The real estate silo has become an outdated model

The original justification for Canadian pension plans having standalone property platforms no longer holds up today.

This week, the Ontario Teachers’ Pension Plan and its real estate investment arm, Cadillac Fairview, announced a major overhaul: after 25 years investing in the asset class through a standalone subsidiary, the Canadian pension plan would be taking its real estate investment activities in house.

Ontario Teachers will be bringing Cadillac Fairview’s international team of 37 real estate investment professionals inside the organization and will launch a search for a global head of real estate. The investor is aiming to have the new operating model in place by January 1, 2024.

Meanwhile, Cadillac Fairview will remain a separate entity, but will only manage Ontario Teachers’ Canadian real estate assets – which encompass 38 million square feet of retail, office and mixed-use space – going forward. The Canadian pension plan has also appointed Salvatore Iacono, currently executive vice-president of operations, as the new president and chief executive of Cadillac Fairview, effective November 1. He will replace current CEO John Sullivan, who is retiring after 25 years at Cadillac Fairview.

PERE understands that Sullivan’s retirement was part of the impetus for changing the pension plan’s real estate operating model now. But the integration of standalone real estate subsidiaries into their Canadian pension parents has been a long time coming.

As Bill Tresham, former president of Ivanhoé Cambridge, the real estate subsidiary of CDPQ, told PERE this week, “the people that have the separate units are now the fossils of the industry.” Indeed, integration has been and continues to be a topic of conversation at Canadian pension plans with separate real estate subsidiaries, PERE understands.

The majority of these subsidiaries were established in the early years of real estate’s institutionalization as an asset class: Ontario Teachers acquired Cadillac Fairview in 1999, OMERS bought Oxford Properties in 2001, while CDPQ purchased predecessor entities Ivanhoe and Cambridge in 1990 and 2000, respectively, before merging the two businesses to create Ivanhoé Cambridge in 2001.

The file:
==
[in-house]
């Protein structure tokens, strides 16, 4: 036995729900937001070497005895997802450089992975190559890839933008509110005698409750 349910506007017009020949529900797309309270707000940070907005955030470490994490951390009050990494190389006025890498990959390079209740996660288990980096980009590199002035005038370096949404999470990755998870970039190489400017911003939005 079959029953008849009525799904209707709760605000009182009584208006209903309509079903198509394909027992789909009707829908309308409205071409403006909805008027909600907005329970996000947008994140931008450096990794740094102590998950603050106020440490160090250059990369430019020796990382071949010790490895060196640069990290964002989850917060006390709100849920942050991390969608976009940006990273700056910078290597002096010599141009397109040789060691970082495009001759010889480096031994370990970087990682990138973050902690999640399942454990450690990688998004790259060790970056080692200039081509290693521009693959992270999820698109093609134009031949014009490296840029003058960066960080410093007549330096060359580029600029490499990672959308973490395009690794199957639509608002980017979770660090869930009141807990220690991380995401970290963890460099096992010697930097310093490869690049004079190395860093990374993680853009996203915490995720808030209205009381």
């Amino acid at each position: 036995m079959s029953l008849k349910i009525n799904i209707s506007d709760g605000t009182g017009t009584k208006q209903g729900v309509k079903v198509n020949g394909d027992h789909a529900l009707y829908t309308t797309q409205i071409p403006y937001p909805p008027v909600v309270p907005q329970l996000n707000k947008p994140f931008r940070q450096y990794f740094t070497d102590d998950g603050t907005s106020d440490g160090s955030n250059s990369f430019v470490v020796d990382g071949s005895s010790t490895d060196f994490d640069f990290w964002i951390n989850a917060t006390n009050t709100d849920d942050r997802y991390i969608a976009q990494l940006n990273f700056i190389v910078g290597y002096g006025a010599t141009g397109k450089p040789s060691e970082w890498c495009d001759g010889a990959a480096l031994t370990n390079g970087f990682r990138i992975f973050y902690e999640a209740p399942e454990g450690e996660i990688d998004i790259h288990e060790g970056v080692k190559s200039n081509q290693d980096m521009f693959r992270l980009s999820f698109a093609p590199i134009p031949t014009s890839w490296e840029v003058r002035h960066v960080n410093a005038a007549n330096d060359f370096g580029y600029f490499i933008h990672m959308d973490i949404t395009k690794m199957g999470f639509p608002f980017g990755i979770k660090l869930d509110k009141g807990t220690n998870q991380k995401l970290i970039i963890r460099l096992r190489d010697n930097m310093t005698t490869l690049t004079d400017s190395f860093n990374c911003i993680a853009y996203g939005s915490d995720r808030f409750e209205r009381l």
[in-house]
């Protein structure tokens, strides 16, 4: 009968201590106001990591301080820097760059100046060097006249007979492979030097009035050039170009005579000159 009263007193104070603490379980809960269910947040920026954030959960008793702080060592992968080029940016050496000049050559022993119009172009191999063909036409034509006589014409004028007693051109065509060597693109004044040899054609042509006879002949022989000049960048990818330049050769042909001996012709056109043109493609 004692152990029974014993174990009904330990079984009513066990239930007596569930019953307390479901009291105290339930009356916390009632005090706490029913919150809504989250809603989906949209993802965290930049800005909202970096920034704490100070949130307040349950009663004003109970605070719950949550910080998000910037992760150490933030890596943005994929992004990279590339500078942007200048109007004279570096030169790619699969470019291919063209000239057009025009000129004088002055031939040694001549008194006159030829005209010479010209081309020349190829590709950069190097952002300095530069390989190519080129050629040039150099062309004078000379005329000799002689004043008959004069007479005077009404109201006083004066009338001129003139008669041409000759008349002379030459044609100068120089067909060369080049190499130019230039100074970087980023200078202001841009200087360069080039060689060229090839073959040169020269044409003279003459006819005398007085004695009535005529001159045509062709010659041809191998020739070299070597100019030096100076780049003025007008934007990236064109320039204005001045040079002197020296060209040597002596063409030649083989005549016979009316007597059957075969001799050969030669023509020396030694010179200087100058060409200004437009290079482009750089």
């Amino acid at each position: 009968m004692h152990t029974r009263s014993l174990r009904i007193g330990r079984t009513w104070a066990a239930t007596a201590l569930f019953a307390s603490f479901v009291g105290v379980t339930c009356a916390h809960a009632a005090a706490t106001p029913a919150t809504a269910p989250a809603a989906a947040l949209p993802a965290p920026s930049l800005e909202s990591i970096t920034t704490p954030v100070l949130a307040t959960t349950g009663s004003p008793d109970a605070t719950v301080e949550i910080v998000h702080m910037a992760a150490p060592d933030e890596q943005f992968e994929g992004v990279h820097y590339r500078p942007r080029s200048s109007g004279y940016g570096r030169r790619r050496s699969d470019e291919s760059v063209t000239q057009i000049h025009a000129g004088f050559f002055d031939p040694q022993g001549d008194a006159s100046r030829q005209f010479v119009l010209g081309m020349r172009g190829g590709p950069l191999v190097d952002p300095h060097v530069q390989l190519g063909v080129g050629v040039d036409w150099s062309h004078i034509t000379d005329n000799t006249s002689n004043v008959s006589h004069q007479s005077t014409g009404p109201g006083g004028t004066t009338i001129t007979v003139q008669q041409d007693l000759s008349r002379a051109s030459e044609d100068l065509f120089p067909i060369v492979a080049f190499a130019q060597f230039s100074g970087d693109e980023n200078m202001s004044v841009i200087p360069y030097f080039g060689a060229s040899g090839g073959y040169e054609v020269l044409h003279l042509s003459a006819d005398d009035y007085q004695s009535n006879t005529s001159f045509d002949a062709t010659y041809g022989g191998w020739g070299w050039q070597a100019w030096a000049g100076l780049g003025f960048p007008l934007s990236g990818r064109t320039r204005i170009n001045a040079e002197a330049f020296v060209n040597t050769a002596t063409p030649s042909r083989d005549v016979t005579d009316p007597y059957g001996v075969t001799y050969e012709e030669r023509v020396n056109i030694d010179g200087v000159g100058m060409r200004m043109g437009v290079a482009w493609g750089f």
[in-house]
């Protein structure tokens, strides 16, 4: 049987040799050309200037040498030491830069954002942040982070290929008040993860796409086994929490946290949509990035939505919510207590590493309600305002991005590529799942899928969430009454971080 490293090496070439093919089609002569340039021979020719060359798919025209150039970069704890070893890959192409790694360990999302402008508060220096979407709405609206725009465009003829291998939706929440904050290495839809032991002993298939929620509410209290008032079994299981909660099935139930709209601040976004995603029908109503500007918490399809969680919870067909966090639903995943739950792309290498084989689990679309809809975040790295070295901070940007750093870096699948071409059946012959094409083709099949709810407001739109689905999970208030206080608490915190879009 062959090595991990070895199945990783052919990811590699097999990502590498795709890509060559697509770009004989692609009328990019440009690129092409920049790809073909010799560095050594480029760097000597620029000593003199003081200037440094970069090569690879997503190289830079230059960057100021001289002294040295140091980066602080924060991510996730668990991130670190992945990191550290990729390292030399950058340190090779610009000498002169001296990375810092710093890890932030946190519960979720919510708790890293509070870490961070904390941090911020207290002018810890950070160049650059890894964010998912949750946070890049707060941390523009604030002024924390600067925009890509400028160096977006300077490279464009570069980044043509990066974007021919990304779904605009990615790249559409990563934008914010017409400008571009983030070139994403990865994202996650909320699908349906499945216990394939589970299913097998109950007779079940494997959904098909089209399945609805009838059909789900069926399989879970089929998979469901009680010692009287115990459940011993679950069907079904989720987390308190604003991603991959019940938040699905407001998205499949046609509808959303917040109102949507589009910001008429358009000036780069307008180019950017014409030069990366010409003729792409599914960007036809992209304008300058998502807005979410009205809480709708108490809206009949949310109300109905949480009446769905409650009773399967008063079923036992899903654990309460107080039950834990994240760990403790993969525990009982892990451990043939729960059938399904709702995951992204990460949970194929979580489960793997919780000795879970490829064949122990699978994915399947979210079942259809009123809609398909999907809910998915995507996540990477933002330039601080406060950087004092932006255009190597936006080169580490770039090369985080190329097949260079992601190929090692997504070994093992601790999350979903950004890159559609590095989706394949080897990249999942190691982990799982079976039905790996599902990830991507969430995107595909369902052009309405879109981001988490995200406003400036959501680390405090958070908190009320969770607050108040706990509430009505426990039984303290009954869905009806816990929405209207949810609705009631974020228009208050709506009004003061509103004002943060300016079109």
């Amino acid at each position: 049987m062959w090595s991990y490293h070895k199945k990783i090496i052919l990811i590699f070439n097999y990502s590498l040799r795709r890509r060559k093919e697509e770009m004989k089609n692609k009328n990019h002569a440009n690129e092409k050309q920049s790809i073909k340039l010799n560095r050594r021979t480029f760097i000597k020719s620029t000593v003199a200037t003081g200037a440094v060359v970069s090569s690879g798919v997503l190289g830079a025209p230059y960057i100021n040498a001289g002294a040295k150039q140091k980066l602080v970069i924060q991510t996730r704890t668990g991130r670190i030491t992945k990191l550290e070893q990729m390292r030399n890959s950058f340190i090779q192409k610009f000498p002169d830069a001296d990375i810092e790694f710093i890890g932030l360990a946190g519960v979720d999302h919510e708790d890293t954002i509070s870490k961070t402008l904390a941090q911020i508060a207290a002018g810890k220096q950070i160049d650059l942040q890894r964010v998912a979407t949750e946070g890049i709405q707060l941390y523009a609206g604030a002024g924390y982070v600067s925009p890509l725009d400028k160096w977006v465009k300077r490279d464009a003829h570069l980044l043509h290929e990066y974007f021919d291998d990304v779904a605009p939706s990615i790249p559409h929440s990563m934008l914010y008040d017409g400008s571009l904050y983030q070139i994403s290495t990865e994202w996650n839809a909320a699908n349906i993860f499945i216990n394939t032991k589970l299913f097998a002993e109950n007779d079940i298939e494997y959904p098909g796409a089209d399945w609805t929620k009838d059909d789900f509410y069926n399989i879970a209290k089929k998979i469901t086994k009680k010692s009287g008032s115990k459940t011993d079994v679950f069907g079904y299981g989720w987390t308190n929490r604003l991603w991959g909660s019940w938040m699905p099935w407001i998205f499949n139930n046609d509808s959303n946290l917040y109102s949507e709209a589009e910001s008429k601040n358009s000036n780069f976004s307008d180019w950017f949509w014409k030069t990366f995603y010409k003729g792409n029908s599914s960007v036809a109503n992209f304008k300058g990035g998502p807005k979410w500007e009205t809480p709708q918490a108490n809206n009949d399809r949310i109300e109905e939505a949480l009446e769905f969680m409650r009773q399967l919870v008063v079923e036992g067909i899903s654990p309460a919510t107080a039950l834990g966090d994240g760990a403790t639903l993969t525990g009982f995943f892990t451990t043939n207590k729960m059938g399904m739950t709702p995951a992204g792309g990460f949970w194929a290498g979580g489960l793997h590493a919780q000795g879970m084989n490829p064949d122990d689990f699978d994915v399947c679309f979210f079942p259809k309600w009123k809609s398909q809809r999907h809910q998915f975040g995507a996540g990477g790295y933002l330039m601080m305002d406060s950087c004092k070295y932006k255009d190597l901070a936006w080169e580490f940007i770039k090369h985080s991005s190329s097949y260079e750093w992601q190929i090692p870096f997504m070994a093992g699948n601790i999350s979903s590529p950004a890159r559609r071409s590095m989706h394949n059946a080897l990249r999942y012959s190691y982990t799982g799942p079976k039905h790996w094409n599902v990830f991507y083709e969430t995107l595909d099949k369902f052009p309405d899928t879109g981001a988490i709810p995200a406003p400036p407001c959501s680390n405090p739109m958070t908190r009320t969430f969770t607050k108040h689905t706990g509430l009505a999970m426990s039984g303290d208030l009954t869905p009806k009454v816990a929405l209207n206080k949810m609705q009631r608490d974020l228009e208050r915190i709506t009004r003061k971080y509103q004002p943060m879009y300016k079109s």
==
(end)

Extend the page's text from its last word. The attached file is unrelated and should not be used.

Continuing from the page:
The original reasons for establishing separate entities had to do with allowing real estate teams to make quick investment decisions and to receive competitive pay. But that rationale no longer applies today. Canadian pension plans are known for having some of the highest-paid investment professionals in the pension fund world, and have proven to be capable of acting quickly in real estate investing, with weekly or biweekly investment committee meetings and investment professionals bestowed with decision-making authority.

In fact, Ontario Teachers believes integration will further facilitate real estate investment decision making by better enabling the pension plan’s various asset groups to share information, deal sourcing and best practices, the investor noted in its announcement this week.

Stéphane Jalbert, head of Europe and Asia-Pacific real estate investments at Canadian pension fund manager PSP Investments, which has an in-house real estate platform, concurred. “I think it makes sense for multi-asset-class pension funds to have in-house real estate investing capabilities, as they could benefit from internally generated research and insights affecting investment strategies, as well as broader global relationships,” he told PERE this week. “As the world becomes more volatile, that knowledge can accelerate investment allocation decisions.”

And whereas it made more sense to create silos when real estate was less established in the institutional world, the asset class now represents a significant allocation in many Canadian pension plans’ portfolios. The nine Canadian public plans on PERE’s 2022 Global Investor 100 ranking have real estate allocations ranging from 8.3 percent for the Healthcare of Ontario Pension Plan and 16 percent for OMERS, with seven of the nine allocating 10 percent or more. However, HOOPP calculates its real estate allocation as 15.7 percent, based on net investments instead of total investments.

Other reasons for integration include better alignment, as some Canadian pension plans have come under fire in recent years for governance issues relating to their subsidiaries. Growth potential is another important consideration, particularly for Ontario Teachers, which had net assets of C$247.2 billion ($185.4 billion; €170.9 billion) as of December 31 and is targeting C$300 billion by 2030.

Among the top 25 global pension funds by compound annual growth rate from 2013 to 2022, Canadian pensions with in-house real estate businesses clinched two of the top three spots: first-place CPP Investments, with a CAGR of 10.9 percent, and third-place PSP, with a CAGR of 9.8 percent, according to CPP’s fiscal 2023 financial results overview.

Canadian pension plans could justify establishing standalone real estate subsidiaries during the early days of the institutionalization of the asset class. But it is harder to make the case for keeping these silos today.